Farm Ireland

Sunday 25 February 2018

Tully regime has responded to breeder and farmer concerns and is a safe place to buy a bull

John Shirley

The Curragh is a Mecca for horse racing and stud farms. But tucked into this corner of Ireland you will also find Ireland's National Bull Performance Test centre at Tully. This centre, too, aims to makes its presence felt.

With another bull sale taking place at Tully on Easter Monday, it is timely to review the centre's progress.

Briefly, Tully should be at the top of the country's beef breeding pyramid. Its role is to assemble the cream of the country's young beef bulls at seven to 12 months of age and assess and compare their breeding merit under controlled conditions. From this transparently competitive arena the genetically elite should be identified. Hopefully, they will be used for AI and by top of the pyramid breeders.

Other aspiring beef nations have similar, but not identical, breeding programmes.

The centre has been in existence for 35 years. Over 10 years ago the Department handed over the cattle-breeding edifice, including Tully, to the Irish Cattle Breeding Federation (ICBF).

By its nature, cattle breeding is fraught with passions, prejudice and even dishonesty. Both breeders and scientists have an exaggerated sense of their own importance. Into this maelstrom, ICBF were charged with bringing order and transparency.

Closing Tully and putting the money saved into on-farm recording was an option, but the ICBF board chose to keep it open and make a renewed effort to get the centre to fulfil its objectives.

So where are we in this regard? Is Tully attracting the top bulls? Have the top breeders got sufficient confidence in Tully to hand over their top young candidate bulls?

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Is the feeding regime at the centre the most appropriate for stock bulls going back to farms? Do farmers believe that the Tully bulls are worth buying? Is there confidence in the ICBF indexes?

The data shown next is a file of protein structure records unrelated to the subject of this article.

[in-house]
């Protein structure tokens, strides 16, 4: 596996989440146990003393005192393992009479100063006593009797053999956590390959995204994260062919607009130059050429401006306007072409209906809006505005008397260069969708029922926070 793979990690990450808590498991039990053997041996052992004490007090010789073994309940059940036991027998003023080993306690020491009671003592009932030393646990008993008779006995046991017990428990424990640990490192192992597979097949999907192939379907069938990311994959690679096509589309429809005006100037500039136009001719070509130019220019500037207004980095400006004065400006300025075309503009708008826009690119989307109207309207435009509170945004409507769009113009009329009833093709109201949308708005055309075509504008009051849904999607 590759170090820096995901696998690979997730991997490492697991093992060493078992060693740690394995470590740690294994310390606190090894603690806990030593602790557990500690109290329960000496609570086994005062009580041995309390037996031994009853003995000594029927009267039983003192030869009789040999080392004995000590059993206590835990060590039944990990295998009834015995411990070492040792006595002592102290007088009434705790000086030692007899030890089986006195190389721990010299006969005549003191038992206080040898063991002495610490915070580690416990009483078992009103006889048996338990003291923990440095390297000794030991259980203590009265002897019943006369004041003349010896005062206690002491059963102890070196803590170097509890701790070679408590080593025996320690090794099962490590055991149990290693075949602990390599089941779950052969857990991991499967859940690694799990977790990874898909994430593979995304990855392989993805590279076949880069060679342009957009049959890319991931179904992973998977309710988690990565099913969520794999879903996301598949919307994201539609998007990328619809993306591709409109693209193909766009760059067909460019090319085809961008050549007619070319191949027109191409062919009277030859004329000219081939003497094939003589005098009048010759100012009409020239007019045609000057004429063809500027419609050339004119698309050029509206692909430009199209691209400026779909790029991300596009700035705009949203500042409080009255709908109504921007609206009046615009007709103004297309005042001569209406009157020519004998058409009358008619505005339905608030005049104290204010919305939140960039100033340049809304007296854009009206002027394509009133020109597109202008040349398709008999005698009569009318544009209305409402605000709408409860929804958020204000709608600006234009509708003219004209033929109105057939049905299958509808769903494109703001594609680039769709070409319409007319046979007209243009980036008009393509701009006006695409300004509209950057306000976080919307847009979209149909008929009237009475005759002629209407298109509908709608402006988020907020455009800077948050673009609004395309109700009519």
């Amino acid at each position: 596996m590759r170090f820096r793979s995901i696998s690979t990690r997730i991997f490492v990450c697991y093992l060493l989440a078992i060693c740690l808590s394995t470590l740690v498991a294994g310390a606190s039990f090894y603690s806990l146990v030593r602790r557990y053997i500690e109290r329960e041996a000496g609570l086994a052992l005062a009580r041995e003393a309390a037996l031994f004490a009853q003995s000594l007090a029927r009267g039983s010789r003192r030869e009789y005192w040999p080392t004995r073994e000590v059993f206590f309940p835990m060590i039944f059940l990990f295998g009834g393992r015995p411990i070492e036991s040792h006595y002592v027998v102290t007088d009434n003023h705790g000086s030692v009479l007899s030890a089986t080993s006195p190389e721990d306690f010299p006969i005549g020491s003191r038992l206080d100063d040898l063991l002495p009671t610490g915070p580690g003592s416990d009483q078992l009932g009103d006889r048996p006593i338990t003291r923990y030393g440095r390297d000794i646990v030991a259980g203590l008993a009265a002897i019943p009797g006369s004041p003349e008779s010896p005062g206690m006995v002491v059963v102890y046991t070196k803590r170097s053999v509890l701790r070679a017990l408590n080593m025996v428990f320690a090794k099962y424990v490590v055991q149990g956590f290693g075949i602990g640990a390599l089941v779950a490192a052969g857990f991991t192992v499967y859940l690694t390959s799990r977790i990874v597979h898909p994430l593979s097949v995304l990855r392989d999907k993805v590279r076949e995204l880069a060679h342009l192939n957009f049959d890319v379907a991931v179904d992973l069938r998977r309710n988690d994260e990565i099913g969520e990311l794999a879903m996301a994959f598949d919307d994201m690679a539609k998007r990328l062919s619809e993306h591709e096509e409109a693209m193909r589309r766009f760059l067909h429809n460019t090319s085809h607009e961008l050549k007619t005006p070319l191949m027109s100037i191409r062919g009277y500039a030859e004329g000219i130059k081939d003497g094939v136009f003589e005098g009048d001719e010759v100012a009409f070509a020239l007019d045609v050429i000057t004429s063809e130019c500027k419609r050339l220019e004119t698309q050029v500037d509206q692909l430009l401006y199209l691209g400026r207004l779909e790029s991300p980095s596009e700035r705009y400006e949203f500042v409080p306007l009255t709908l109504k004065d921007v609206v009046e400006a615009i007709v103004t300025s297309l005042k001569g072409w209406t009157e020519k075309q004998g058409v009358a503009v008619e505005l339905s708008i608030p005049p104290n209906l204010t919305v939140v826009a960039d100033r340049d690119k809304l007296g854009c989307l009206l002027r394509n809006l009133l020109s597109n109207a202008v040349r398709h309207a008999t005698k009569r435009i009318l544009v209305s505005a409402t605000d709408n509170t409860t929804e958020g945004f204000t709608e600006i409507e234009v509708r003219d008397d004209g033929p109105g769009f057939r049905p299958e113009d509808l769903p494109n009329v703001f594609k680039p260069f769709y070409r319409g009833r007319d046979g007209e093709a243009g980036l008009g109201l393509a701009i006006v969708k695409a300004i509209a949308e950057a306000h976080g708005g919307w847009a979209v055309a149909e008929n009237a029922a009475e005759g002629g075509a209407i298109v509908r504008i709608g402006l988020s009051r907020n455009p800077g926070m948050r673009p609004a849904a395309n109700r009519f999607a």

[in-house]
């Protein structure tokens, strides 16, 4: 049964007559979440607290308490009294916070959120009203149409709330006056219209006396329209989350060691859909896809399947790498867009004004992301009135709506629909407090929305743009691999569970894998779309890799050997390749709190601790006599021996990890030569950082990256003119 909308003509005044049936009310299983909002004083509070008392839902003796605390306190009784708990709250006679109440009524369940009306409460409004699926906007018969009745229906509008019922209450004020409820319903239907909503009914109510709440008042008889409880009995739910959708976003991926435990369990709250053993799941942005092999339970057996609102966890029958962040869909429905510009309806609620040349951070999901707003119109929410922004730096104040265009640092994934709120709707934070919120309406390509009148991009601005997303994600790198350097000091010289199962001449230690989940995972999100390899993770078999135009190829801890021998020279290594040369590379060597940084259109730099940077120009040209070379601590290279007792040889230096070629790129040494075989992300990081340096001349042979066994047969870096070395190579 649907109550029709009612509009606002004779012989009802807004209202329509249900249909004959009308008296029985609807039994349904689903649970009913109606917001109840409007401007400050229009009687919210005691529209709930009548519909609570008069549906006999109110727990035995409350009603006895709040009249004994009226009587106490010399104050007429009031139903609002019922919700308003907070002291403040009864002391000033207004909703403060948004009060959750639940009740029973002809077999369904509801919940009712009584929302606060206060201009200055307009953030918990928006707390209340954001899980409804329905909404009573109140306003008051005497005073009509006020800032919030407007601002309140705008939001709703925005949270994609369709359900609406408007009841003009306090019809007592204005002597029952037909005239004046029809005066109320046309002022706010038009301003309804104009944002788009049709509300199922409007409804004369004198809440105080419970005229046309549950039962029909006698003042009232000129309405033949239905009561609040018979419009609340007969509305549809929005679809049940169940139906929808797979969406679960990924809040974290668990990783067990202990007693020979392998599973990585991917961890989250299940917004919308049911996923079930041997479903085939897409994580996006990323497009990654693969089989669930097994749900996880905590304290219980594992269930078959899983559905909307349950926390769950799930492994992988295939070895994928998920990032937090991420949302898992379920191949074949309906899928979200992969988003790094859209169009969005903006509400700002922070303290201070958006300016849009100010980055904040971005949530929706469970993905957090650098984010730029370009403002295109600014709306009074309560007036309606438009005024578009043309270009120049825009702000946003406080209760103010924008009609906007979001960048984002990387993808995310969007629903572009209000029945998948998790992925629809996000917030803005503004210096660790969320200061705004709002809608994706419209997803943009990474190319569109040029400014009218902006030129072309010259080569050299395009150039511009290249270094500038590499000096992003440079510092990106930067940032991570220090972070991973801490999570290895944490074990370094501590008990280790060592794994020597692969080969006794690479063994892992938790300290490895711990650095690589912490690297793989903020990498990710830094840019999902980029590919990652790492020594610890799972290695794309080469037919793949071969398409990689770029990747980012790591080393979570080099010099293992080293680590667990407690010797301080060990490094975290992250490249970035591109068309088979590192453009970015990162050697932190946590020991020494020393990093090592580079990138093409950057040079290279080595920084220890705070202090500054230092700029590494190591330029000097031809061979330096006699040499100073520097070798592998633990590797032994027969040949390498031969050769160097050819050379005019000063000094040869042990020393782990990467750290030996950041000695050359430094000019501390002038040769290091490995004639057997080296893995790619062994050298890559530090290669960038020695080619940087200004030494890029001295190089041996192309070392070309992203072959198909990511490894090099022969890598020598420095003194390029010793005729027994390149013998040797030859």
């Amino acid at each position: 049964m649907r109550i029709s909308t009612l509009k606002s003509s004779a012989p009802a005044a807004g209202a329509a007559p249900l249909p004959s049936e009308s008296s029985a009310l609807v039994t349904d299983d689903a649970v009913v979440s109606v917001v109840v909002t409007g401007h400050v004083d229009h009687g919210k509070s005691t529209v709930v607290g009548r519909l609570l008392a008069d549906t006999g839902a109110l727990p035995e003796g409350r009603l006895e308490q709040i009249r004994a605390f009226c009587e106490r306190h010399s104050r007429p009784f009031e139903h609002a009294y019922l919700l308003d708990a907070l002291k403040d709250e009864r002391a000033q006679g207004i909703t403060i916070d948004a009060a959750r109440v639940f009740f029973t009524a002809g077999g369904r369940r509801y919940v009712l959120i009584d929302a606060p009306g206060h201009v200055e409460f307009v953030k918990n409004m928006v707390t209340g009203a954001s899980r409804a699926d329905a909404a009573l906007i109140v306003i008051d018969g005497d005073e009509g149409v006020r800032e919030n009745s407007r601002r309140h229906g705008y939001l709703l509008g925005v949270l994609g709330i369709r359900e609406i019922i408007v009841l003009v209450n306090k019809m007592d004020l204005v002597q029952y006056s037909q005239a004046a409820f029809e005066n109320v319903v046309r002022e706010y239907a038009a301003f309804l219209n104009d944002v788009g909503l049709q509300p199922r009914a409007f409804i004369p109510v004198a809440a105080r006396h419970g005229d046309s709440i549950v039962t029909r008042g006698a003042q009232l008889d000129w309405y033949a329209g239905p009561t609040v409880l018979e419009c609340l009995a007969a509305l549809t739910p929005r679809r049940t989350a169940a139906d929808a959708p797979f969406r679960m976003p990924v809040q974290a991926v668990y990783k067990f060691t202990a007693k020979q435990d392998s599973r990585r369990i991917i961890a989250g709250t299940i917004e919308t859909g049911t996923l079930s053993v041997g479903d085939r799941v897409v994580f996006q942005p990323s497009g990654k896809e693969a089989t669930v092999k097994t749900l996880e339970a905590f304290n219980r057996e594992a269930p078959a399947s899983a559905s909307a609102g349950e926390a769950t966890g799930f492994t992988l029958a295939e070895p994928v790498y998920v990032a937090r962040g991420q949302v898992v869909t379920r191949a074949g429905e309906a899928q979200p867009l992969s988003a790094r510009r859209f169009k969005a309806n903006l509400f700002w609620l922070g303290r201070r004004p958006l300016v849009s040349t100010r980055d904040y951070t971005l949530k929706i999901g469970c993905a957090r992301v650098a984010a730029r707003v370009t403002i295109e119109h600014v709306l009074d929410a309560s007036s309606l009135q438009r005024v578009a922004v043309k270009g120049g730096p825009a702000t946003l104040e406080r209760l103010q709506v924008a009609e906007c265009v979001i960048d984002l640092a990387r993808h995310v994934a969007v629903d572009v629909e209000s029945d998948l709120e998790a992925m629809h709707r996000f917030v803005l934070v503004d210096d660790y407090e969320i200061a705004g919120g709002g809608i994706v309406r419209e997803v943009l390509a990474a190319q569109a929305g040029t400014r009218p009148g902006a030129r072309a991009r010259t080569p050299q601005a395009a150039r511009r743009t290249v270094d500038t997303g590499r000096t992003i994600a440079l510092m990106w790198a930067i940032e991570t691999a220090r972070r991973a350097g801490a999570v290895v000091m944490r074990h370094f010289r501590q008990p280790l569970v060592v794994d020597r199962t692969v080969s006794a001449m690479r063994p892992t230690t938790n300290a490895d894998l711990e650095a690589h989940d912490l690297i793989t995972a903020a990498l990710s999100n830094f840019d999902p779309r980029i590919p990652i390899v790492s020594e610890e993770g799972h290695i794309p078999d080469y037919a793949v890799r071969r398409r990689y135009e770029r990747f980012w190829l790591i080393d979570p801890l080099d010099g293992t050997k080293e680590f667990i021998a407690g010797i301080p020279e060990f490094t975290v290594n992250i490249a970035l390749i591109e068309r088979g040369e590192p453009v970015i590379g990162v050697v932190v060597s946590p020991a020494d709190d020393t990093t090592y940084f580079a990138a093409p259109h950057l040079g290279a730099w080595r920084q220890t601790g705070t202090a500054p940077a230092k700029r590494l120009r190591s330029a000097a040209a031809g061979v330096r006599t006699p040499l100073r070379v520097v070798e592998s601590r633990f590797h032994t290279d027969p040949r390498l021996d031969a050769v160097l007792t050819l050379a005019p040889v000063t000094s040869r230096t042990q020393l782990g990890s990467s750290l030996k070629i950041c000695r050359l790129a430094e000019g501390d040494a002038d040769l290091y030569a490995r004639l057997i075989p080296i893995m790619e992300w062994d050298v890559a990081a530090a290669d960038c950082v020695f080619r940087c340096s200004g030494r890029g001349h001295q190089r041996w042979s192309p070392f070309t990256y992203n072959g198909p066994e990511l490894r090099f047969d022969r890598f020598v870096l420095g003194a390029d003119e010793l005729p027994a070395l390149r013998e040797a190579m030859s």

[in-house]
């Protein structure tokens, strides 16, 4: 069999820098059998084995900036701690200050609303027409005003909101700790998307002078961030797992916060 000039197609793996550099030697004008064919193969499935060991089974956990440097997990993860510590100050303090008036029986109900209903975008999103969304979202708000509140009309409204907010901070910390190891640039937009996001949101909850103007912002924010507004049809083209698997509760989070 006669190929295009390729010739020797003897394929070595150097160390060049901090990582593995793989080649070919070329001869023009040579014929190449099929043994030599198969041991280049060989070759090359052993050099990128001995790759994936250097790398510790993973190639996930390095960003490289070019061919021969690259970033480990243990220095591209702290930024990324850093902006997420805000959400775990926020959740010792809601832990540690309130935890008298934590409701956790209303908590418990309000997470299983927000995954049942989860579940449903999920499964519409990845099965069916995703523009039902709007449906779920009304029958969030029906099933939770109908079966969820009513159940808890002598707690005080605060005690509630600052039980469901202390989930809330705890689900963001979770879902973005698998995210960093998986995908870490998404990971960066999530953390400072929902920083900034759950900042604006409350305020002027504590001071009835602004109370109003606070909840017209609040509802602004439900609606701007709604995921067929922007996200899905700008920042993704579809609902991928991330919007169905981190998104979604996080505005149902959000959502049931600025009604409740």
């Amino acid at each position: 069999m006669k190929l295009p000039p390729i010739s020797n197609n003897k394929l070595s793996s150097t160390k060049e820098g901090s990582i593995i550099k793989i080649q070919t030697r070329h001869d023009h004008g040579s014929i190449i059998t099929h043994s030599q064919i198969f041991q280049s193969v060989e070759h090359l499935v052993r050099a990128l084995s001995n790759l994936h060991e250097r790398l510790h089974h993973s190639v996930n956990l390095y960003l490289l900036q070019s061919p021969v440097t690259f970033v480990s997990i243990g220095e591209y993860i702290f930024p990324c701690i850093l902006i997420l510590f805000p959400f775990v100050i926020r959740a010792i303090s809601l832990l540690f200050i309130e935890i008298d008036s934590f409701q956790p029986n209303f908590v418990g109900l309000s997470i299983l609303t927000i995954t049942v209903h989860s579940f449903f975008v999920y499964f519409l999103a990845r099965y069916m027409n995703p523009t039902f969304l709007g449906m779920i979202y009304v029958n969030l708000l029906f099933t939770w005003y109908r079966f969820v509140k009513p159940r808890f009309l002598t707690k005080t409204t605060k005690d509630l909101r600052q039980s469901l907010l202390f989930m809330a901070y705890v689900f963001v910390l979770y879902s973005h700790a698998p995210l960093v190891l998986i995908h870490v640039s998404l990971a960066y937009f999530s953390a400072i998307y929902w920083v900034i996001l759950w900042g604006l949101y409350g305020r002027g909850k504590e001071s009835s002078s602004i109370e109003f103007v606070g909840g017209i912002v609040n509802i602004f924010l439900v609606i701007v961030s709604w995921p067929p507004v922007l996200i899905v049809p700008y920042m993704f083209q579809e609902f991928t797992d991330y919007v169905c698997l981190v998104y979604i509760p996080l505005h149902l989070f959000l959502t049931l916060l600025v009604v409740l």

Like any institution, Tully has its supporters and detractors. There are top breeders who support Tully, but there are others who do not. After having many of their issues addressed, the breed societies now support Tully and urge their members to enter their top animals. At this stage, health issues, primarily IBR, are the biggest obstacle to taking in the top index bulls. Of the potential intake in November 2009, 47 were excluded for not passing the pre-entry IBR test. A number of others were lost because their dams failed the Johne's test. Unfortunately, it's the bigger, and higher-index herds, that are most likely to be exposed to IBR infection. Conclusion; work in progress and it's not Tully's fault that the country is riddled with IBR.

Some breeders will always prefer to keep their star animals at home where they can show their bulls and groom them up for the society premier shows and sales. They will cite issues such as the feeding, feet and hair of the inmates at Tully. However, Tully management has addressed these concerns with quite a bit of success. All Tully inmates are trained to a lead and bulls are groomed pre-sale.